Although White House spokeswoman Jen Psaki optimistically described an "emerging consensus on Capitol Hill" on Obamacare, Sen. Chris Dodd, D-Conn., interim leader of the Health Committee, suggested this week that a historic opportunity to expand coverage may be dimming — if GOP members continue to be coddled rather than bypassed.
Normally, Democrats have looked to majorities in the House and Senate to ramrod an agreement, but in the case of healthcare reform, moderate Republicans, as well as some fiscally conservative Democrats, are holding firm that President Barack Obama should focus on cutting costs — before getting artful in ways to pay for the ambitious new program.
In Dodd’s view, the grail of bipartisanship may have become counterproductive and a liability, according to a report in the Financial Times.
“Leadership is more important at this juncture in my view than bipartisanship,” Dodd said.
“In fact, bipartisanship almost reflects a lack of leadership; in trying to hide behind bipartisanship . . . We’ve allowed this to become the goal. At this juncture, we need leadership in the country.”
Meanwhile, in another indication of a breakdown in bipartisanship, Sen. Orrin Hatch, R- Utah, abandoned a meeting at the Senate Finance Committee, where Sen. Max Baucus, D-Mont., has been negotiating to win over Republicans while catering to liberal Democrats.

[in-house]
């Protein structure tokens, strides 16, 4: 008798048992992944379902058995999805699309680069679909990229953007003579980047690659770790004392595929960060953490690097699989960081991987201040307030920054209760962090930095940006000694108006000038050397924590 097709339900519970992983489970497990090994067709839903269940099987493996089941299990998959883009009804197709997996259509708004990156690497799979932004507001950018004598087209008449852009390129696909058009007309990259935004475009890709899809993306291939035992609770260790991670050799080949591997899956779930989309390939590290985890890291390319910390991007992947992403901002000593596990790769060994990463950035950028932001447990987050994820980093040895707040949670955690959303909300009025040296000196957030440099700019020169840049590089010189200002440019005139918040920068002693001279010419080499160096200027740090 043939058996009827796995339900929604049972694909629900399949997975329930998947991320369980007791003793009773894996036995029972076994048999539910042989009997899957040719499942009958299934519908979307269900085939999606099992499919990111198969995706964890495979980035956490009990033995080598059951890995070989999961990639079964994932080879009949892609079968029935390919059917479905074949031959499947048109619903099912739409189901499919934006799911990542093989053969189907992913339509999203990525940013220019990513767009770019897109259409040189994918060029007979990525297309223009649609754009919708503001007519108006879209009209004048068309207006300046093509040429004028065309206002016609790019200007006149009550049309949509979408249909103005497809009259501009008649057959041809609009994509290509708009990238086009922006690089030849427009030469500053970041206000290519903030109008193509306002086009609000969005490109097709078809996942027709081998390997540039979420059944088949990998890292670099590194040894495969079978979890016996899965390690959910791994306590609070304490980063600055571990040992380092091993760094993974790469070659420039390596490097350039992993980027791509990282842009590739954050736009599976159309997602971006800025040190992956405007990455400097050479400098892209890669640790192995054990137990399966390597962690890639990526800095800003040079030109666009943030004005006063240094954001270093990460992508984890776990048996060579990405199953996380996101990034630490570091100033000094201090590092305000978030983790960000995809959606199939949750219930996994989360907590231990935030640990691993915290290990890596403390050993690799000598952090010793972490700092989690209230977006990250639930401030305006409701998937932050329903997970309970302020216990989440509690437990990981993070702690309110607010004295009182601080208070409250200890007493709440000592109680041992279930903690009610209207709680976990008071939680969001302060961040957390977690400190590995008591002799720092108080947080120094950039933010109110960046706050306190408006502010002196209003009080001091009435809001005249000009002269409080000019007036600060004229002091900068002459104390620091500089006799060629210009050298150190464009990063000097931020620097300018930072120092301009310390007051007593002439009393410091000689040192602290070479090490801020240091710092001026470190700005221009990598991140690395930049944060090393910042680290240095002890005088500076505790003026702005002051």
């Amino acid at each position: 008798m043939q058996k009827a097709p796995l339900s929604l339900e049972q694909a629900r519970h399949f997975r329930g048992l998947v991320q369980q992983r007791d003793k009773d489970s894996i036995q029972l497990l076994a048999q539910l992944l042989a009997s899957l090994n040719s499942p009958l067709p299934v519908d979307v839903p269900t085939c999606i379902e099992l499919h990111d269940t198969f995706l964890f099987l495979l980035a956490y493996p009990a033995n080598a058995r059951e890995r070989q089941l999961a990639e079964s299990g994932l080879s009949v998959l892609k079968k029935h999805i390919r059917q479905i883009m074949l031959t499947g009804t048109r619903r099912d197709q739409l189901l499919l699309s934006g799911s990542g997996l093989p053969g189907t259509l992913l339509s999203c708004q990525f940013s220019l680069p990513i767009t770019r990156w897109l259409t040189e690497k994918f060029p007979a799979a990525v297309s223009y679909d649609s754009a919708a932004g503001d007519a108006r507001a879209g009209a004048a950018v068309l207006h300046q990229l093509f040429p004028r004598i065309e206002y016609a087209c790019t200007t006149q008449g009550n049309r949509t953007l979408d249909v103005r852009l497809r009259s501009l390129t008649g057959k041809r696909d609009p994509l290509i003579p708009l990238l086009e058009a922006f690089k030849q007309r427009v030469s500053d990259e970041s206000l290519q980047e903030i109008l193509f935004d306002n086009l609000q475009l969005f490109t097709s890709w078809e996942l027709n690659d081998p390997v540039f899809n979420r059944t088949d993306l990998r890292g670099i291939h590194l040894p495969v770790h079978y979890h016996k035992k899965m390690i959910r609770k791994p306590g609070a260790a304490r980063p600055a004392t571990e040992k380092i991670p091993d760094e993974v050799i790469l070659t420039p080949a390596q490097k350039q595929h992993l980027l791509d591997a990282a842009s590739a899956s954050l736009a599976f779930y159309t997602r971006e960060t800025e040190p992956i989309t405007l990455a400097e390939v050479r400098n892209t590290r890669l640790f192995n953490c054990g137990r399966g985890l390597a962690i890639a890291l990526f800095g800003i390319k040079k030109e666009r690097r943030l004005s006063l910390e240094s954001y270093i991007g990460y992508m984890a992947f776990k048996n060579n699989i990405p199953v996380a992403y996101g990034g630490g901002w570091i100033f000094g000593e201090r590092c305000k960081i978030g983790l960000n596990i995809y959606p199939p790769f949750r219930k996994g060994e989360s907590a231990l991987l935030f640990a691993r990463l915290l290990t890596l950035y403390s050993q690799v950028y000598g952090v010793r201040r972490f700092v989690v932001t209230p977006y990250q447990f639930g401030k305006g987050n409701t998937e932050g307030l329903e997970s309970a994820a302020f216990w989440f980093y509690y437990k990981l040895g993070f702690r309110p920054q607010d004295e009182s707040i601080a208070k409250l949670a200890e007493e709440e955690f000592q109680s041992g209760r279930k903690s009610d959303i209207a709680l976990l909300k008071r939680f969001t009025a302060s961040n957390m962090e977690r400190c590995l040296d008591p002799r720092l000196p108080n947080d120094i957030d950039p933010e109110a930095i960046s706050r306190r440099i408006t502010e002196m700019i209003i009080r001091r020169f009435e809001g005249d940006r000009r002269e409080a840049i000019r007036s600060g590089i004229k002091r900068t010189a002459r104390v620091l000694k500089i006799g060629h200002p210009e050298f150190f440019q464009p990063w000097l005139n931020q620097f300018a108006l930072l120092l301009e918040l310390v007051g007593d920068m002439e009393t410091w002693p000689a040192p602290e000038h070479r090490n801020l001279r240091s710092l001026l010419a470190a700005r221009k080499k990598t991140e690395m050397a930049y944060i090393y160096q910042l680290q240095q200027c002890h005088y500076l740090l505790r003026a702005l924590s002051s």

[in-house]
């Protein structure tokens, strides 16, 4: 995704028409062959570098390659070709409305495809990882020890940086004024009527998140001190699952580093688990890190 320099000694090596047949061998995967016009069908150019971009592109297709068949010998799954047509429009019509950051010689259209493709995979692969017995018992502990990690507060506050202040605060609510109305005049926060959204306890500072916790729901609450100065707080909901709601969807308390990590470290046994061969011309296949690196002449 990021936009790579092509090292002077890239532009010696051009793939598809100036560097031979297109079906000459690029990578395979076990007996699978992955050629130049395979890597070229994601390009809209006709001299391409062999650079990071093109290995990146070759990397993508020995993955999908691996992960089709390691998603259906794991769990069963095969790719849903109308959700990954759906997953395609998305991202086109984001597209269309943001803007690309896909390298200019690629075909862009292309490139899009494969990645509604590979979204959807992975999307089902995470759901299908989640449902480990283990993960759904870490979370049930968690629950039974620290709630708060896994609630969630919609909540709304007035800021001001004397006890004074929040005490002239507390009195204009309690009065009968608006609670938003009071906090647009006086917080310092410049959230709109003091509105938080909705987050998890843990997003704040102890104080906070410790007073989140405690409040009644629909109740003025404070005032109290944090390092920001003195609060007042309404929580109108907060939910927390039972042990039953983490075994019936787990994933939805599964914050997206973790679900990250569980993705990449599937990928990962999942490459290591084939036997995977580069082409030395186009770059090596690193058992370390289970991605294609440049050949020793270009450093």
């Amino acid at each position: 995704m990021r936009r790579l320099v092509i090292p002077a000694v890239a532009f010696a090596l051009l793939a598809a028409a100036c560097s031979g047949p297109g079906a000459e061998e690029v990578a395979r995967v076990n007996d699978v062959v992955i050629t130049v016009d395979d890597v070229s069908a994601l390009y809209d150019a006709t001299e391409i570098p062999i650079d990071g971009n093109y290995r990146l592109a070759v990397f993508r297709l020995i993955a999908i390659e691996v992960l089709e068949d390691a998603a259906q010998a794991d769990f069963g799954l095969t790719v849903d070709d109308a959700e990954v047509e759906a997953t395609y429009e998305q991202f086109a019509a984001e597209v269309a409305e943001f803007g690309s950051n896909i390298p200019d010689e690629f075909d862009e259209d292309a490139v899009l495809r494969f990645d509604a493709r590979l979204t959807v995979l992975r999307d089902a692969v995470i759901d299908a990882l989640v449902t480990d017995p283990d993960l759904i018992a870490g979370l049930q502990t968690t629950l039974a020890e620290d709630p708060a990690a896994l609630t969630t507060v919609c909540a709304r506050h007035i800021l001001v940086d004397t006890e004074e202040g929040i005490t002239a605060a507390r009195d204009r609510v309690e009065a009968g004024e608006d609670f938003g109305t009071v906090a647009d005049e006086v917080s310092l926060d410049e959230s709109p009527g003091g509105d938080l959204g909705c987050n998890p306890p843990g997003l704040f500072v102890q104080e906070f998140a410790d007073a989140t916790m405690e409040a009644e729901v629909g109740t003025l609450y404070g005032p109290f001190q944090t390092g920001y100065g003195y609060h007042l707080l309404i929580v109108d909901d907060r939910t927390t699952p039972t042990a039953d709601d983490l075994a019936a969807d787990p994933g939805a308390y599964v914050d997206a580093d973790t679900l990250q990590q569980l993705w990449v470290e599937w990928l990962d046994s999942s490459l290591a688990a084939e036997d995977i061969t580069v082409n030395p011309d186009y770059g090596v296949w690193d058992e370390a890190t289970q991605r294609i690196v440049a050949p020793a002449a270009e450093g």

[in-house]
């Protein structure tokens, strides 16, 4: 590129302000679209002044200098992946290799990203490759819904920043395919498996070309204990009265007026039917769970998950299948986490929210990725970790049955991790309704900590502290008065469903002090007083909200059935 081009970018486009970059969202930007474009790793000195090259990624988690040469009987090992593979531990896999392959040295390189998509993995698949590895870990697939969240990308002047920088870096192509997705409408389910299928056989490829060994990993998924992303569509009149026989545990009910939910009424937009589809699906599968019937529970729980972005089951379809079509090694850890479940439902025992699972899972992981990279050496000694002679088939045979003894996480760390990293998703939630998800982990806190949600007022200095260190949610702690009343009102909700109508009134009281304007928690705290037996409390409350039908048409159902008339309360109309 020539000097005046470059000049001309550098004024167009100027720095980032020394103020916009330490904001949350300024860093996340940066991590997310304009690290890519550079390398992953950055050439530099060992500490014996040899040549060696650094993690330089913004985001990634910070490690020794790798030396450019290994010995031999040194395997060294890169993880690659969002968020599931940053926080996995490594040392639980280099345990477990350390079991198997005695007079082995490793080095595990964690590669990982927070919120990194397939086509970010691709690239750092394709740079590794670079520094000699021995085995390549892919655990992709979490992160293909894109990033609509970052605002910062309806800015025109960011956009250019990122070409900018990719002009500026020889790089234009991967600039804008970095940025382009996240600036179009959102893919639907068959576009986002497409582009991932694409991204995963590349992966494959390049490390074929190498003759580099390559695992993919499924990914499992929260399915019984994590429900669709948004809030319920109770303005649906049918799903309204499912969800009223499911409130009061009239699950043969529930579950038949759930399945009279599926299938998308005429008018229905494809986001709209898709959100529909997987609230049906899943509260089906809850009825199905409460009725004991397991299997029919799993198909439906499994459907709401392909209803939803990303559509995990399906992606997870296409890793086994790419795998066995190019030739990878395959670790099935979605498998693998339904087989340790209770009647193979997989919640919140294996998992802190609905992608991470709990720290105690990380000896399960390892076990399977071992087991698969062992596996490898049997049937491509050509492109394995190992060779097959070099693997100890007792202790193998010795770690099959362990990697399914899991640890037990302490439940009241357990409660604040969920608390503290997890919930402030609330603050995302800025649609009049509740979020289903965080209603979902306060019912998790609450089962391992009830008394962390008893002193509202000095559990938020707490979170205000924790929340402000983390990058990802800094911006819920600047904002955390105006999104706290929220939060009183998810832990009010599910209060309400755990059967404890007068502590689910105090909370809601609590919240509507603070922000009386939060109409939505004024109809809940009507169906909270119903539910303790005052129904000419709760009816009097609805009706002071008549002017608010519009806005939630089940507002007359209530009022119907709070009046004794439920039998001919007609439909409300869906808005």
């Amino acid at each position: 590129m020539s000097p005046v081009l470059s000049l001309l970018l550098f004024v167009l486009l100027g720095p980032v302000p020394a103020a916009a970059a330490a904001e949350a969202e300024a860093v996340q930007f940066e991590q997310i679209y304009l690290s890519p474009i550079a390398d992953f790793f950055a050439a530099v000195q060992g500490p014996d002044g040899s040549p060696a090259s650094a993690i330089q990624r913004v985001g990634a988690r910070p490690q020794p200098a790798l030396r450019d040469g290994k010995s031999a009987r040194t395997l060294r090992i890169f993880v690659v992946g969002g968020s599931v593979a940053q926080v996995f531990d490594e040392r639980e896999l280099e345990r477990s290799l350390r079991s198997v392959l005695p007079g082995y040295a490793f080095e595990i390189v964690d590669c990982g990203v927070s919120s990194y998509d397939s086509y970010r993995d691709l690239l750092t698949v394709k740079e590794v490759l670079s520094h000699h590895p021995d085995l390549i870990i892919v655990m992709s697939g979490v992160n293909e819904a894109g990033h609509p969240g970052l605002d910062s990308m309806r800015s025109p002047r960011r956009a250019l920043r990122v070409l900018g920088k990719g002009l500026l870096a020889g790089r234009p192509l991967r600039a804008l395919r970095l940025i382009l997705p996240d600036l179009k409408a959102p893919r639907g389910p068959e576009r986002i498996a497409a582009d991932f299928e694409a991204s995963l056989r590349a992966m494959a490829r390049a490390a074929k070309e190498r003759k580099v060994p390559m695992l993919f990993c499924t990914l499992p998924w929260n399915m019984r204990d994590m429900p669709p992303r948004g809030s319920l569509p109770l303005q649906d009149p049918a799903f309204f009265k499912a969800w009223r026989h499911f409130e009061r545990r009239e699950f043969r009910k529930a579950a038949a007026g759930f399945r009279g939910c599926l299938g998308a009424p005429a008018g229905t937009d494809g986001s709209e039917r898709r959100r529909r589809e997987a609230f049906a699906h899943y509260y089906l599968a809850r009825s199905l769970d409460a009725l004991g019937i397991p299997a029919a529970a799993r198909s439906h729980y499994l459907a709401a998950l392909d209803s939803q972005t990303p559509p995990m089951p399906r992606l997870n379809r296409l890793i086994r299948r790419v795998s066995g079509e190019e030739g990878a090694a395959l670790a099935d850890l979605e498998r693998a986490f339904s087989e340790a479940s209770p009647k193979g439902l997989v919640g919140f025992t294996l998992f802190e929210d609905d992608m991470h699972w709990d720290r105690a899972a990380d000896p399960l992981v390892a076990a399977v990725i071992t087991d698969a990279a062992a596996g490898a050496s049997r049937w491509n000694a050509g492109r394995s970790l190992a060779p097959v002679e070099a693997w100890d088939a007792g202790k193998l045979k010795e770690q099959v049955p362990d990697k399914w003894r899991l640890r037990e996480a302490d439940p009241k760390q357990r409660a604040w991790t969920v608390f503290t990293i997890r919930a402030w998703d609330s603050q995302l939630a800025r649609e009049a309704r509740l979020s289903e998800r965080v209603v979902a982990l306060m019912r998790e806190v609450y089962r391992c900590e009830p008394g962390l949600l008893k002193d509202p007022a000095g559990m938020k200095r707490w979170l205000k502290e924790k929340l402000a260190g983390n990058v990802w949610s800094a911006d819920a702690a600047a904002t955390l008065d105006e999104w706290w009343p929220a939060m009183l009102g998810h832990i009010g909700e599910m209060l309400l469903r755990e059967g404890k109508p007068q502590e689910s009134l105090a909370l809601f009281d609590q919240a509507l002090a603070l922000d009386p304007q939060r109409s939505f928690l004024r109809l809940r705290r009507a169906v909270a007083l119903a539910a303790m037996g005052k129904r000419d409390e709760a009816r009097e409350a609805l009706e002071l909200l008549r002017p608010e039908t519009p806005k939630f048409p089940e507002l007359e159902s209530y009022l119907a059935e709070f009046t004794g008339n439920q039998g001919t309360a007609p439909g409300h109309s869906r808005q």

“Right now, with some of the provisions in there, I just can’t do it,” Hatch said.
According to the Financial Times report, Dodd said: “At some point it’s going to be more important to get a product out there to advance the debate and discussion, and I’m fearful that we’re losing that opportunity by just sitting in and hoping we can get one or two people to agree to something – and at what price?”
Dodd’s bottom line concern: Democrats could be “losing the opportunity” to capture historic reform by spinning wheels in the race to capture Republican votes.
The internecine warfare aside, in his latest pronouncement on his administration’s number one priority, Obama optimistically maintained that he's “on track,” after his first six months in office, to fulfill his promise to sign a health care reform bill before the end of the year.
In the Capitol Hill trenches, however, fiscally conservative Democrats and moderate Republicans are balking at a plan that could cost $1,000 billion over 10 years to extend coverage to about 47 million uninsured Americans, according to the Financial Times.
Dodd is more pragmatic than optimistic like the president. He is wary that the push for healthcare reform may lose steam much the same way as Bill Clinton’s initiative did in 1993.
“These moments don’t come around every five minutes,” he said. “And having been here 30 years, you could well go another 30 to 40 years before coming to this moment again where you have a president, both houses of Congress, healthcare providers, hospitals, business people, all agreed that we need to do this – and you miss it.”
In the meantime, the lawmakers continue to grapple with the complexities of the bill, mulling 10 financing options, among a host of other devilish details.
When and if a final version gets cranked out, it most likely will include: Subsidies for lower income individuals to buy coverage A mandate on individuals to have insurance An exchange where people can shop for the best plan, a requirement that employers provide insurance or pay a fee to the government And a nonprofit insurance cooperative to compete with private insurers, according to a Politico report.
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